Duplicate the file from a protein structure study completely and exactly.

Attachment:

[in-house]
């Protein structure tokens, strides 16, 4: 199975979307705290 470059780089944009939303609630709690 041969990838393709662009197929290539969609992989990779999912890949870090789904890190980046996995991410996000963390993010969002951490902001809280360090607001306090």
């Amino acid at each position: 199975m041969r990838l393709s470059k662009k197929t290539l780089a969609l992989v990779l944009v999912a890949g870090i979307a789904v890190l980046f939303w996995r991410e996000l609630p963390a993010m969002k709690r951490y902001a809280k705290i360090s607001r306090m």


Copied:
[in-house]
């Protein structure tokens, strides 16, 4: 199975979307705290 470059780089944009939303609630709690 041969990838393709662009197929290539969609992989990779999912890949870090789904890190980046996995991410996000963390993010969002951490902001809280360090607001306090």
């Amino acid at each position: 199975m041969r990838l393709s470059k662009k197929t290539l780089a969609l992989v990779l944009v999912a890949g870090i979307a789904v890190l980046f939303w996995r991410e996000l609630p963390a993010m969002k709690r951490y902001a809280k705290i360090s607001r306090m």